Analysis

Federal Reserve boss tells Congress to get its house in order: Don Pittis

A strong U.S. economy means interest rate hikes will continue, but stern-faced Federal Reserve chair Jerome Powell says trade disputes, the opioid crisis, low education levels and wage stagnation remain dangers for the U.S. economy.

Jerome Powell lets senators know it's their job, not his, to solve trade and employment problems

Jerome Powell, chair of the U.S. Federal Reserve, scowls over his notes as he prepares to give his semiannual testimony before the Senate banking committee on Tuesday. (James Lawler Duggan/Reuters)

The world's most powerful central banker, U.S. Fed chair Jerome Powell, says strong inflation and low unemployment mean the country's economic boom is set to continue.

But when grilled yesterday by members of the Senate banking committee about the economic risks of trade wars and stagnating wages for the poorest Americans, he returned fire.

In wide-ranging testimony on the economy that went from the shocking effect of tariffs on agricultural prices to the impact of the opioid crisis on the workforce, Powell repeatedly pointed out what was within and outside the Federal Reserve's remit.

"These are unhealthy trends in the U.S. economy that we don't have the tools to fix," he said. "We don't have those tools. You have those tools."

As usual in congressional hearings, many of the senators appeared more interested in promoting their partisan views than actually getting the Fed chair's answer, often cutting him off after he'd begun to respond.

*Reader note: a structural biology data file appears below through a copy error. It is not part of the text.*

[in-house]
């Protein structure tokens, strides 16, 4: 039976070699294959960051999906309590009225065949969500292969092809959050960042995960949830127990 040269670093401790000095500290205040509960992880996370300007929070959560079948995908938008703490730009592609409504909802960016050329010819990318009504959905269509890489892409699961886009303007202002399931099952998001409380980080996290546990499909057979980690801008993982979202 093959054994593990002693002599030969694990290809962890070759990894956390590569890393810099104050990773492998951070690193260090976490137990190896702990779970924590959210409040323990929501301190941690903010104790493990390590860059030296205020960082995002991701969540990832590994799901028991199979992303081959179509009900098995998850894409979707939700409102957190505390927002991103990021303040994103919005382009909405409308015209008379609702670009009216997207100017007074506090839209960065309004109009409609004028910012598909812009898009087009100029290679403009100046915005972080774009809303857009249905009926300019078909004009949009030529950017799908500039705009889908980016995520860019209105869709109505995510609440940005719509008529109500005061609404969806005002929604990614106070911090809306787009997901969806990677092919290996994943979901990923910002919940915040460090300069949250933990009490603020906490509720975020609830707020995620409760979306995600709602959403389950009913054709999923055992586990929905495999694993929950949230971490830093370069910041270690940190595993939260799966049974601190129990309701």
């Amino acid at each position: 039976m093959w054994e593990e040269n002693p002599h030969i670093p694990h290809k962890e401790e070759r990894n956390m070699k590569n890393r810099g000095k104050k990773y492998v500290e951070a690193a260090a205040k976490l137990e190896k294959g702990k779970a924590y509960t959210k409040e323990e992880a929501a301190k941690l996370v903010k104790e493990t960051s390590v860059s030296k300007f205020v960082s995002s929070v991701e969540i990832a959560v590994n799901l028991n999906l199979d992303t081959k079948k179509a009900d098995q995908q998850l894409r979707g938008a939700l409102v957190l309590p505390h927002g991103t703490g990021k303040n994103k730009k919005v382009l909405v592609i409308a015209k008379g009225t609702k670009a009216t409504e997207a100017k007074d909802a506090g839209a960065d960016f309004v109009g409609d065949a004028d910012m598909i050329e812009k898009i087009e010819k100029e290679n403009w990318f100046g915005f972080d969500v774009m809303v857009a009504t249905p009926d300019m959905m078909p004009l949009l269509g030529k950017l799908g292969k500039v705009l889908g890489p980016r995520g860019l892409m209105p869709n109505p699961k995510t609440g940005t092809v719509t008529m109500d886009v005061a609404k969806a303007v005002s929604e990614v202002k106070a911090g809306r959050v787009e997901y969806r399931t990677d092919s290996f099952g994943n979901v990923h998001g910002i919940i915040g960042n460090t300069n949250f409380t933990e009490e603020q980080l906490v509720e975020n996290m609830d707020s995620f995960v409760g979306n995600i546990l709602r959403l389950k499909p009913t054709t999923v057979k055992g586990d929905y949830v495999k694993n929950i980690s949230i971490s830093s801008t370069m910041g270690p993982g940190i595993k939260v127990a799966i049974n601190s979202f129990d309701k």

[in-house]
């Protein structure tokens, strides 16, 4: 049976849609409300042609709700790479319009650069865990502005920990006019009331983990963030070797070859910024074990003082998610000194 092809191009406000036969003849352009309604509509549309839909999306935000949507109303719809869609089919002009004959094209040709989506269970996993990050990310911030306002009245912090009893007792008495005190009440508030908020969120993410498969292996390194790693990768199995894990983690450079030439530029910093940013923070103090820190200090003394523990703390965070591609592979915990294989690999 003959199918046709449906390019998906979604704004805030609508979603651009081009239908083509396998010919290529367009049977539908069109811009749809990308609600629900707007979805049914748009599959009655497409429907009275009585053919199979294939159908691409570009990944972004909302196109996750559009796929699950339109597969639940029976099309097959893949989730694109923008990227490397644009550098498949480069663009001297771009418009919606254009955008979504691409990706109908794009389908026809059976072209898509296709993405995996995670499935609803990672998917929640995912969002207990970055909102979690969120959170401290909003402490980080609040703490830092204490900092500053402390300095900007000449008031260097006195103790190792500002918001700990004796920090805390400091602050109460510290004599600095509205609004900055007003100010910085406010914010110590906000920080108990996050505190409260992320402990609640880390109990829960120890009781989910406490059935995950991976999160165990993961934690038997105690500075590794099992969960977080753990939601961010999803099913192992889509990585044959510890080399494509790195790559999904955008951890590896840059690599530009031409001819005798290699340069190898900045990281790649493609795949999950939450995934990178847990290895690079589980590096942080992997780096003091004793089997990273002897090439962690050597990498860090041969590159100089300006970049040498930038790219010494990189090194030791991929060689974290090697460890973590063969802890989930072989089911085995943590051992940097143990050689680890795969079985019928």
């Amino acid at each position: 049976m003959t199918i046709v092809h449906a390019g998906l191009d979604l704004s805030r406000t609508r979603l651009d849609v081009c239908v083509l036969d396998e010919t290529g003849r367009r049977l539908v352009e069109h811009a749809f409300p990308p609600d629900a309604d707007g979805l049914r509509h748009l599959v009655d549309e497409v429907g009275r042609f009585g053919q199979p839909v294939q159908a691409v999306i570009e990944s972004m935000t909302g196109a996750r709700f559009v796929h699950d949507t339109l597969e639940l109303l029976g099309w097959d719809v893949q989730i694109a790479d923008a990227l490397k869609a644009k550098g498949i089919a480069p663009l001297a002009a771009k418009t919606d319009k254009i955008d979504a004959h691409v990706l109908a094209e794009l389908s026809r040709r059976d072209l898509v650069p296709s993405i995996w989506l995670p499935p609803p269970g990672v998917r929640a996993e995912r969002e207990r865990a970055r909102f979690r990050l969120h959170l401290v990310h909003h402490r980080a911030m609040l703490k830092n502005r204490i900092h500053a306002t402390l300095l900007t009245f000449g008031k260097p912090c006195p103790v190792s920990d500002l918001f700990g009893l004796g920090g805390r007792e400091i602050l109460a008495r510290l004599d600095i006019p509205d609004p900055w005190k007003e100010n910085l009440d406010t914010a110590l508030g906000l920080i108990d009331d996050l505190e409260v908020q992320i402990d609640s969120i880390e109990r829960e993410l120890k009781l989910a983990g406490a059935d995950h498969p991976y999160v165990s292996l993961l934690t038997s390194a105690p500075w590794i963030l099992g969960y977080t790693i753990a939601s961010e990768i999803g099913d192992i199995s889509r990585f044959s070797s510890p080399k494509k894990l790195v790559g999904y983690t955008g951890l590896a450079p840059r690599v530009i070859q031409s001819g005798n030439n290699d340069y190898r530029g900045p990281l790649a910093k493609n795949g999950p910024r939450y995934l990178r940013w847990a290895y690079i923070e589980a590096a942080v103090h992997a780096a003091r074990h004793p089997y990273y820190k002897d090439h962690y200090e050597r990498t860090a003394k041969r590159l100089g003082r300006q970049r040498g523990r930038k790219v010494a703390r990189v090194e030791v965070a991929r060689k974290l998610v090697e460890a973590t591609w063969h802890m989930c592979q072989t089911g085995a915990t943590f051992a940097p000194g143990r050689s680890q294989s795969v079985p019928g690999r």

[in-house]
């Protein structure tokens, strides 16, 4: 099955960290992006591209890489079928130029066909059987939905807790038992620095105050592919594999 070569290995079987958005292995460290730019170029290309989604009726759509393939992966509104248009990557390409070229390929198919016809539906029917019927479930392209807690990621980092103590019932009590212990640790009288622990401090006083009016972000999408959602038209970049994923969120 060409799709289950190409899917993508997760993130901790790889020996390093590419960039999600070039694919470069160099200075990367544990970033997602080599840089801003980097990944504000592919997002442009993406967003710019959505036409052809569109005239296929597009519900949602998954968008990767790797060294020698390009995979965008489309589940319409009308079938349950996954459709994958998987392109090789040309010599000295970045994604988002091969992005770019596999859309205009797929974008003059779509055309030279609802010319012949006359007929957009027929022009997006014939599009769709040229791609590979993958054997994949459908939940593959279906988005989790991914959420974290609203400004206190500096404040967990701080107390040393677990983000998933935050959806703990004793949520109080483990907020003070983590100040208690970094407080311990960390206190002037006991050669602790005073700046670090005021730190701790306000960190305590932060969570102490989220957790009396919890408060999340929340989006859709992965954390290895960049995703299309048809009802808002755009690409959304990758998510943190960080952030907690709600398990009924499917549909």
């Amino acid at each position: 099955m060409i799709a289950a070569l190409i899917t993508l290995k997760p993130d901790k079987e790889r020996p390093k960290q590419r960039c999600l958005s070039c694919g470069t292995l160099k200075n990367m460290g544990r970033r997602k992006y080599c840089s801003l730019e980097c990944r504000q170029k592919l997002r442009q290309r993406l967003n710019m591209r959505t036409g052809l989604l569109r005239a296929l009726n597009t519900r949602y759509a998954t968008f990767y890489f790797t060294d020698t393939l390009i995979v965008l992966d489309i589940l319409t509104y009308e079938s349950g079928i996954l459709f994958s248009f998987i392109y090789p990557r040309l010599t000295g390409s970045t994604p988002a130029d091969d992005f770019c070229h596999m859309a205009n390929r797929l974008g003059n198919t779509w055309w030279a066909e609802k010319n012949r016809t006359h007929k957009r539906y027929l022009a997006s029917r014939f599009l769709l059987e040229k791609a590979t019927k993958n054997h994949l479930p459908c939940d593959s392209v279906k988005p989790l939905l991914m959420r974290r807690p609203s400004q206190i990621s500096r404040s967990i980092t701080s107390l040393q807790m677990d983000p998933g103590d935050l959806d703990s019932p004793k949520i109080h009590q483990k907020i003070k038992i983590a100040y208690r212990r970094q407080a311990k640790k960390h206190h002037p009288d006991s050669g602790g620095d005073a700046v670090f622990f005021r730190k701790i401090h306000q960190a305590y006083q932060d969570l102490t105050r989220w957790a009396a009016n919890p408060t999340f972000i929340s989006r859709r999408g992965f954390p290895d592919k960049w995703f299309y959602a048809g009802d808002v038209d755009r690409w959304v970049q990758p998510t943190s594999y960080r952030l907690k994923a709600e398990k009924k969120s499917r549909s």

With a larger-than-usual audience watching for clues on Powell's reading of the economy, the senators used their questions to nail their own colours to the mast, sometimes trying to get the Fed chair to agree with their point of view.

Job seekers look for leads in Los Angeles earlier this year. Powell says many of the problems of the U.S. labour force are due to a decline in educational attainment. (Monica Almeida/Reuters)

Powell was frank but also careful to make it very clear when the issues were beyond the central bank's responsibility.

Repeatedly asked about the negative impact of a trade war on the economy, he said there are few signs so far that tariffs have had any damaging effect on jobs or growth. 

"I have to start by saying I'm really firmly committed to staying in our lane and, you know, our lane is the economy," he said. "Trade is really the business of Congress, and Congress has delegated some of that to the administration."

No-nonsense

But in his no-nonsense way, Powell made it quite clear where he stood on President Donald Trump's protectionist strategy. 

"Countries that have remained open to trade, that haven't erected barriers including tariffs, have had higher incomes, higher productivity," he said. "And countries that have gone in a more protectionist direction have done worse."

After one senator pointed out that farmers in his state are getting less than the cost of production for crops such as soybeans and corn, Powell said the issue is whether they are victims of a short-term negotiating strategy that would actually serve to bring tariffs down. That, he said, could be good for the economy.

But agricultural tariffs that last longer, say a matter of years, would hurt.

"Certainly it would be very tough on the rural communities and, you know, I think we'd feel that at the national level, too."